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Craig G Pennington asks, is it all doom and gloom?
The final months of 2011 saw a series of dramatic shifts in the landscape of Liverpool’s music community. The closure of The Masque was followed by the demise of the Contemporary Urban Centre and the announcement that Static Gallery, one of the city’s emerging live music spaces, had been served a Noise Abatement Notice from Liverpool City Council, ordering no further ‘Loud Amplified Music’ at its city centre premises (see Static Director Paul Sullivan’s guest column in Issue 19, page 20). Then came the announcement in mid-January that MOJO would no longer be hosting live music. These events arrive in a context of spiralling unemployment (with further job losses to come) and an arts funding agenda that is set to provide a grave challenge to the sector.
No More Noise (l-r) - The Masque; MOJO, The CUC
Do these challenges sound the death knell to a current music scene that, as many would enthuse, has blossomed over the past two years? According to Club EVOL’s Revo, this doesn’t appear to be the case. “Despite the 'climate' we still have shows selling out, well attended atmospheric shows, and we have a variety of strong promoters that are catering for all areas of the music industry. I see a growing community with an entrepreneurial spirit and a 'true' spirit for the most part. I'm not going to glaze over the fact that people are going through hard times and are out of work but there's a determination there. People can do things for themselves and sometimes it takes a bleak period for them to see it.”
“The music and arts community in Liverpool has never been stronger,” says Paula Stewart, who was The Masque’s Promotions Manager up until its closure in December. “There are more people giving it a go, from fanzines, magazines, bloggers, writers, promoters and performers. There are new ideas all the time coupled with Liverpool's collection of experienced creatives. People stick together here; that's what's great about the city and that's what will see us through.”
The community comes together for Fiesta Obscenic
The view that Liverpool’s sense of creative community is likely to provide a key asset in the face of the current challenges is one shared by Mike Stubbs, the Director/CEO at FACT. “The cultural scene is very strong and I feel like the city leaders genuinely recognise the value of the cultural economy. I believe this is deep-rooted, beyond 2008, they 'get it'. We are lucky to be part of a community of producers, thinkers, musicians, galleries and venues which is very joined up and talkative; despite the generic rough times, we are resilient and will rise to the challenge.”
It is a challenge indeed. The closure of The Masque provides a high profile example of how interlinked Liverpool’s music micro-economy is; from the sound engineers, promoters, PA companies, designers, street teams, DJs and ‘zines who will have lost substantial revenue with the venue’s closure, to the sizeable full-time staff who have lost everything. Ben Murray works as a freelance sound engineer for Liverpool company Total Control: “As I was acting as Head Engineer at the time of The Masque’s closure, it affected me quite heavily. To come three weeks before Christmas, with no notice whatsoever, left a bit of a dent for me personally. Because I was technically freelance, I wasn't due any kind of compensation for the December shows. I also feel sorry for the management, bar staff and other members of staff who worked hard to keep the place running for so long.”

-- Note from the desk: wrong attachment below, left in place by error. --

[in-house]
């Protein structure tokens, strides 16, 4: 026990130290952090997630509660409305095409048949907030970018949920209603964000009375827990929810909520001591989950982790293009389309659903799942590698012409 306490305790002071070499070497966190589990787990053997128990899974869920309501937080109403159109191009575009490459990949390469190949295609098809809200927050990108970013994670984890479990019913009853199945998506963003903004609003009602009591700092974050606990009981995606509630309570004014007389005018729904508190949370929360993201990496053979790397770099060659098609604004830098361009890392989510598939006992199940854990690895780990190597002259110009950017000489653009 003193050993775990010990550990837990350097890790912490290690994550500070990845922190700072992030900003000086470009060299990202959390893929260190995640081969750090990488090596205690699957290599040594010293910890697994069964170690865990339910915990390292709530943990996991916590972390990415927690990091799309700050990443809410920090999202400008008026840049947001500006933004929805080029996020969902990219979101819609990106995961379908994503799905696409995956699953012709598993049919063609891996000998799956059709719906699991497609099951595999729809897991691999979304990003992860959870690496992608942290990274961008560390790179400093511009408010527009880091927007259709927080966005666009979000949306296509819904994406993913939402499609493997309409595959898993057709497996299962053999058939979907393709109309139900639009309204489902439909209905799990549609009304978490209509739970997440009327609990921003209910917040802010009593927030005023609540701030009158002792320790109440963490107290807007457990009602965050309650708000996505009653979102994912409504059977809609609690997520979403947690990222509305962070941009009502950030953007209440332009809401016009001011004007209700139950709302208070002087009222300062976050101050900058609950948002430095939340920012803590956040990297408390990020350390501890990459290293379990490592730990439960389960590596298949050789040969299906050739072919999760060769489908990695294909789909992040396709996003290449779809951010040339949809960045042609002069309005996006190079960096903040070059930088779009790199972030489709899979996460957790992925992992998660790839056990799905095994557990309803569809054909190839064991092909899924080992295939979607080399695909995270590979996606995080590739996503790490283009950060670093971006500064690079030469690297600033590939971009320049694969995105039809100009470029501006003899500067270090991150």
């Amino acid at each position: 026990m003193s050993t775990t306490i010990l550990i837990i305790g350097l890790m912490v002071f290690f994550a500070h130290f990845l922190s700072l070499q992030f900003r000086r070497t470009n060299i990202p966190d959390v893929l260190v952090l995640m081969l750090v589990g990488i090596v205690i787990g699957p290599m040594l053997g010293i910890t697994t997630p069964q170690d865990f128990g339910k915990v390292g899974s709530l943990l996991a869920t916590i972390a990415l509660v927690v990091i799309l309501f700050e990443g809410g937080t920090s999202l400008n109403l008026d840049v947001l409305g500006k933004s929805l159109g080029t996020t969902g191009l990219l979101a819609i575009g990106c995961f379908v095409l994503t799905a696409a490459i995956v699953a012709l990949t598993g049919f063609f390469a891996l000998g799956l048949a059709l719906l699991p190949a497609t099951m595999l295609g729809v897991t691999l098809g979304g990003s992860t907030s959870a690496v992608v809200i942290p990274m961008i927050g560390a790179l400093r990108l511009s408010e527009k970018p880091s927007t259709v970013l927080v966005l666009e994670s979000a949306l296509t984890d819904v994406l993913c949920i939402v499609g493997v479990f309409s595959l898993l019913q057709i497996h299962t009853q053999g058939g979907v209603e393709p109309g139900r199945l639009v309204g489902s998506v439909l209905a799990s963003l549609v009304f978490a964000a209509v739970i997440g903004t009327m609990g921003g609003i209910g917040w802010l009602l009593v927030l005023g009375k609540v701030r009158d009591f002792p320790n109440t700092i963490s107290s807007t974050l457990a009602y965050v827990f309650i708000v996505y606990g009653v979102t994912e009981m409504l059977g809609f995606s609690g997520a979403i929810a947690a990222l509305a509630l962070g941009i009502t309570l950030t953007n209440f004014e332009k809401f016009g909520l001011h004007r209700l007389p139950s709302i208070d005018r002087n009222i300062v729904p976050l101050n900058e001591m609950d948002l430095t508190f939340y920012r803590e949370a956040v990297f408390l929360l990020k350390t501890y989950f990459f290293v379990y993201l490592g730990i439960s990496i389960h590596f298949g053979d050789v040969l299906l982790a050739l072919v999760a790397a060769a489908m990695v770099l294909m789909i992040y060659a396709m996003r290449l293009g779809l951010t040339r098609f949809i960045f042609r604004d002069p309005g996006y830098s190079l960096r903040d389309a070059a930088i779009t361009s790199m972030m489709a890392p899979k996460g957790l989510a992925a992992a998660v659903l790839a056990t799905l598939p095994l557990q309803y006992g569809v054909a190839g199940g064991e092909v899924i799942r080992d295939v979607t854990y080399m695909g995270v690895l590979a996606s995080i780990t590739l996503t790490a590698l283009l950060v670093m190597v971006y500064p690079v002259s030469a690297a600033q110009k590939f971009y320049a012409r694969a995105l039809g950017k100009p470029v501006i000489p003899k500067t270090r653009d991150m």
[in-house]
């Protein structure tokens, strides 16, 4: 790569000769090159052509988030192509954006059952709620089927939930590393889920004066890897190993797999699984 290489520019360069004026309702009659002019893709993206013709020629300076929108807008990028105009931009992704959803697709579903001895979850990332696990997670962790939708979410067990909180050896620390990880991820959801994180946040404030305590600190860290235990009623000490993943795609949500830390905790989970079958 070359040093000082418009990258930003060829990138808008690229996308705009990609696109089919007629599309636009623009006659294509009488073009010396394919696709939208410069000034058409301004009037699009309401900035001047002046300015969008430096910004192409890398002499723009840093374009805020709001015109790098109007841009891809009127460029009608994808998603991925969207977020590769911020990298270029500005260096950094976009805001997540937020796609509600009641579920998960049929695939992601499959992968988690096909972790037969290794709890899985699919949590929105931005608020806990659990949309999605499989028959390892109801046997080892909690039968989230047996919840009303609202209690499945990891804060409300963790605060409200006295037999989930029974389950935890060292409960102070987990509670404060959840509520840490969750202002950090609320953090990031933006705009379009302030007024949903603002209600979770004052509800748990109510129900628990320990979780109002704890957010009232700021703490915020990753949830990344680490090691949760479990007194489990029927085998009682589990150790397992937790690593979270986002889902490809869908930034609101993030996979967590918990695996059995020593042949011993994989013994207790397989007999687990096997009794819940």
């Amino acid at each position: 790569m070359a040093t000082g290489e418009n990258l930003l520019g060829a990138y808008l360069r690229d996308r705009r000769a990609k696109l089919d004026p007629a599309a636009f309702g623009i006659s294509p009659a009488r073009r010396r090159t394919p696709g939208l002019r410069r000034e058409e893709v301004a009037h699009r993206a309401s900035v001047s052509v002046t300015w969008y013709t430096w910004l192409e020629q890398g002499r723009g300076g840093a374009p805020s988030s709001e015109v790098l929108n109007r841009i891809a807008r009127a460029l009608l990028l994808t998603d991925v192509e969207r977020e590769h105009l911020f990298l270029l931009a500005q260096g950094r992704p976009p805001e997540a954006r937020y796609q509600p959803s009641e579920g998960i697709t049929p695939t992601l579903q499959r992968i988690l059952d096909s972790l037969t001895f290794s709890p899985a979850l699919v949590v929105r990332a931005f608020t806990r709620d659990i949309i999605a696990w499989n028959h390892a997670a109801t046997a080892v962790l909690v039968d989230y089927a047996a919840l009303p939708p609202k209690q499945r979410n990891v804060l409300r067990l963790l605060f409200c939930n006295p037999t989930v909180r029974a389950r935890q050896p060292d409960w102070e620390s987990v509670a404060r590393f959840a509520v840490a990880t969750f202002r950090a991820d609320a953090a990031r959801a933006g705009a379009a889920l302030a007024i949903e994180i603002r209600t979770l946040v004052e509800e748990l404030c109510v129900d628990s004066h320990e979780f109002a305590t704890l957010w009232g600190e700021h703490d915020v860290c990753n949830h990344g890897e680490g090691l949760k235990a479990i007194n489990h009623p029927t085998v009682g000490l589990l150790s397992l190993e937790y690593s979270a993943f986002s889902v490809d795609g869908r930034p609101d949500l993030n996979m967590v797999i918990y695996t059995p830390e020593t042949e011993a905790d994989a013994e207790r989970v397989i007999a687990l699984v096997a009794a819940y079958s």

“I'm really gutted about the loss of The Masque” says Paula Stewart. “It seems that everyone and every business is struggling at the moment. I'm not suggesting all venues will go down the pan, but we saw three go at the end of last year, so it's evident that the economic climate is making things difficult. We suffered the same fate as thousands of other businesses around the world. Quite simply, money was the factor in the closure of the business. If it wasn't for that, we'd still be there creating new memories.”
It is evident that these testing economic times will scrutinise the balance sheets of businesses across our sector, just as they will do within any other, and it seems that this reality eventually caught up with The Masque, to disastrous effect. Revo: “For almost three years the venue made continual losses on poor shows; it was buttressed by Chibuku and Circus. No one has a bottomless pit of money to continually support something that doesn't make any money when the intention is to make money. It wasn't because people didn't want to watch bands there; the bookings from EVOL showed this; there was a willingness to see great live music in there. The Theatre room is a fantastic room; who walked away from The Maccabees with a poor experience? No one. But I'm afraid it was a case of too little too late, the damage had already been done.”
So, is The Masque’s closure a sign of events to come, emblematic of the outlook for our city’s venues? BBC Radio Merseyside’s Roger Hill, whose PMS show (the longest running alternative show on UK radio) is current under threat as part of the BBC’s Strategic Review, doesn’t believe so: “Not at all,” he tells me. “There will always be venues if there are bands and solo artists to play them.”
“It doesn’t necessarily mean the demise of the live scene, just a shift in emphasis,” suggests Mat Flynn, Lecturer In Music at LIPA. “The announcement of the opening of the Epstein Theatre proves that, even in tough times, when one door closes another opens. In addition, a change in the structure of the live performance spaces in the city centre invariably means activity will migrate to the fringes, where it will germinate and bring about a response.” Given the rise of venues such as the Wolstenholme Creative Space, Static, and the growing number of warehouse spaces in the Baltic Triangle being used for shows, we can already see this migration bearing fruit.